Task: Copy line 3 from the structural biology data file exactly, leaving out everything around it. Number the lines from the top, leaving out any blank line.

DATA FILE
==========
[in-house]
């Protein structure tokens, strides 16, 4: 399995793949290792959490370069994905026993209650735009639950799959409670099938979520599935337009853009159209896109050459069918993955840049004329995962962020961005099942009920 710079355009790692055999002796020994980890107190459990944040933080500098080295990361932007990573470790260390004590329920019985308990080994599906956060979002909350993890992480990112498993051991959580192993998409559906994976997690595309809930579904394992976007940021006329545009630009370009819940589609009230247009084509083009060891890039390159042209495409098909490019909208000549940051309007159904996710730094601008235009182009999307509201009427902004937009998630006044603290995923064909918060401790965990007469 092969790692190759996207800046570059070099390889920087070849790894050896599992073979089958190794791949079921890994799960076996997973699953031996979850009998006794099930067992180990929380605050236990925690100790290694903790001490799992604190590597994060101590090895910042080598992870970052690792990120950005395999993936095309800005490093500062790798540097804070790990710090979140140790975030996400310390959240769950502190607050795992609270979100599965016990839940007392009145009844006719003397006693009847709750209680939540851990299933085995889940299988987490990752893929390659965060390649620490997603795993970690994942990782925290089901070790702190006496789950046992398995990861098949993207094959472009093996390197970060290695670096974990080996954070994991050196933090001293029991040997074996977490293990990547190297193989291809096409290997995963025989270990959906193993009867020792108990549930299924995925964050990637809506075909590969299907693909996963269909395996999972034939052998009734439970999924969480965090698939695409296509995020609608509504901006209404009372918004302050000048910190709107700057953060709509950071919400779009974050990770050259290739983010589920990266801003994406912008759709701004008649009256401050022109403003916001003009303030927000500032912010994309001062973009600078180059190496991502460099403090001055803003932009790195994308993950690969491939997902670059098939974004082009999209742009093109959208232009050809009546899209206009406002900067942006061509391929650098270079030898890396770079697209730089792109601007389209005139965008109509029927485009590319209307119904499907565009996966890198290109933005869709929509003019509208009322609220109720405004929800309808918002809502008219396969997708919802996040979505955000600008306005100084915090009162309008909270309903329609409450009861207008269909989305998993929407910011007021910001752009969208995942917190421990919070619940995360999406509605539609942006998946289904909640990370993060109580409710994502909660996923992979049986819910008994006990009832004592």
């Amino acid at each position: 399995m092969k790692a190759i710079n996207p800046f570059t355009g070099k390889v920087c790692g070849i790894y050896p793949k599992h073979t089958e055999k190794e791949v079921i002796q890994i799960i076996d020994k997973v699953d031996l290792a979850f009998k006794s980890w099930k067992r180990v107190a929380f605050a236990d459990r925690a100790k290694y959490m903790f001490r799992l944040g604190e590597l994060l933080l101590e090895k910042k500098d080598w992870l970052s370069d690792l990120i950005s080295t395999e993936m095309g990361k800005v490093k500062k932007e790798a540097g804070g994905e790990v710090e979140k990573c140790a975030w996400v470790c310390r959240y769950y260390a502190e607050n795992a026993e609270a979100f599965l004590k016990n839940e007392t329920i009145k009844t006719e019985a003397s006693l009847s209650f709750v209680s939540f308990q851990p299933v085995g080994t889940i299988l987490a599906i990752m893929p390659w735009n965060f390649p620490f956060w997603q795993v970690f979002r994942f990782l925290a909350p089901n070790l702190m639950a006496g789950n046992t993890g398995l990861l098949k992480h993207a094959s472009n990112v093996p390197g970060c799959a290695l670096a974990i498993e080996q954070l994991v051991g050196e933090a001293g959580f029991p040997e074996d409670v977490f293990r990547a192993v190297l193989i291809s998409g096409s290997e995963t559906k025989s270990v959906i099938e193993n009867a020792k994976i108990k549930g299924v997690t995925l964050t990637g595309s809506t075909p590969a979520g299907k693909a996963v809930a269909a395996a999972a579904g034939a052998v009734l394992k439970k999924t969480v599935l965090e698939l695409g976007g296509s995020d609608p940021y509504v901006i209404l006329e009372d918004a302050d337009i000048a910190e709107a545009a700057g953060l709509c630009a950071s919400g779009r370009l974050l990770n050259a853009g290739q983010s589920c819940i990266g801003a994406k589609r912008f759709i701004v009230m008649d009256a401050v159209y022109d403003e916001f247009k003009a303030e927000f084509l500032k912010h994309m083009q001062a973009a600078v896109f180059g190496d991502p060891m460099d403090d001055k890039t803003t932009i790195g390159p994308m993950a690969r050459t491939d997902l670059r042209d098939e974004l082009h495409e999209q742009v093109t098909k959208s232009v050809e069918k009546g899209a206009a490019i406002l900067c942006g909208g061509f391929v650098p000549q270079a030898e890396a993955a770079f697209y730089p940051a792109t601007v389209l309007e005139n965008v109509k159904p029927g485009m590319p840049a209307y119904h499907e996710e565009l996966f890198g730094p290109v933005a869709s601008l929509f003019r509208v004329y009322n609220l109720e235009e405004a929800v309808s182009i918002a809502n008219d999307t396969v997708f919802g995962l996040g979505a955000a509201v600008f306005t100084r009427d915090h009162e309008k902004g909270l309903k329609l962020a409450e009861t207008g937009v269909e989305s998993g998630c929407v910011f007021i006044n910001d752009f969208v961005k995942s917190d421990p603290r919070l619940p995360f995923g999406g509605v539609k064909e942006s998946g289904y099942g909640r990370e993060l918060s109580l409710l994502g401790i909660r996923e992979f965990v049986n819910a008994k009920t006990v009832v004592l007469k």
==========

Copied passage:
């Amino acid at each position: 399995m092969k790692a190759i710079n996207p800046f570059t355009g070099k390889v920087c790692g070849i790894y050896p793949k599992h073979t089958e055999k190794e791949v079921i002796q890994i799960i076996d020994k997973v699953d031996l290792a979850f009998k006794s980890w099930k067992r180990v107190a929380f605050a236990d459990r925690a100790k290694y959490m903790f001490r799992l944040g604190e590597l994060l933080l101590e090895k910042k500098d080598w992870l970052s370069d690792l990120i950005s080295t395999e993936m095309g990361k800005v490093k500062k932007e790798a540097g804070g994905e790990v710090e979140k990573c140790a975030w996400v470790c310390r959240y769950y260390a502190e607050n795992a026993e609270a979100f599965l004590k016990n839940e007392t329920i009145k009844t006719e019985a003397s006693l009847s209650f709750v209680s939540f308990q851990p299933v085995g080994t889940i299988l987490a599906i990752m893929p390659w735009n965060f390649p620490f956060w997603q795993v970690f979002r994942f990782l925290a909350p089901n070790l702190m639950a006496g789950n046992t993890g398995l990861l098949k992480h993207a094959s472009n990112v093996p390197g970060c799959a290695l670096a974990i498993e080996q954070l994991v051991g050196e933090a001293g959580f029991p040997e074996d409670v977490f293990r990547a192993v190297l193989i291809s998409g096409s290997e995963t559906k025989s270990v959906i099938e193993n009867a020792k994976i108990k549930g299924v997690t995925l964050t990637g595309s809506t075909p590969a979520g299907k693909a996963v809930a269909a395996a999972a579904g034939a052998v009734l394992k439970k999924t969480v599935l965090e698939l695409g976007g296509s995020d609608p940021y509504v901006i209404l006329e009372d918004a302050d337009i000048a910190e709107a545009a700057g953060l709509c630009a950071s919400g779009r370009l974050l990770n050259a853009g290739q983010s589920c819940i990266g801003a994406k589609r912008f759709i701004v009230m008649d009256a401050v159209y022109d403003e916001f247009k003009a303030e927000f084509l500032k912010h994309m083009q001062a973009a600078v896109f180059g190496d991502p060891m460099d403090d001055k890039t803003t932009i790195g390159p994308m993950a690969r050459t491939d997902l670059r042209d098939e974004l082009h495409e999209q742009v093109t098909k959208s232009v050809e069918k009546g899209a206009a490019i406002l900067c942006g909208g061509f391929v650098p000549q270079a030898e890396a993955a770079f697209y730089p940051a792109t601007v389209l309007e005139n965008v109509k159904p029927g485009m590319p840049a209307y119904h499907e996710e565009l996966f890198g730094p290109v933005a869709s601008l929509f003019r509208v004329y009322n609220l109720e235009e405004a929800v309808s182009i918002a809502n008219d999307t396969v997708f919802g995962l996040g979505a955000a509201v600008f306005t100084r009427d915090h009162e309008k902004g909270l309903k329609l962020a409450e009861t207008g937009v269909e989305s998993g998630c929407v910011f007021i006044n910001d752009f969208v961005k995942s917190d421990p603290r919070l619940p995360f995923g999406g509605v539609k064909e942006s998946g289904y099942g909640r990370e993060l918060s109580l409710l994502g401790i909660r996923e992979f965990v049986n819910a008994k009920t006990v009832v004592l007469k």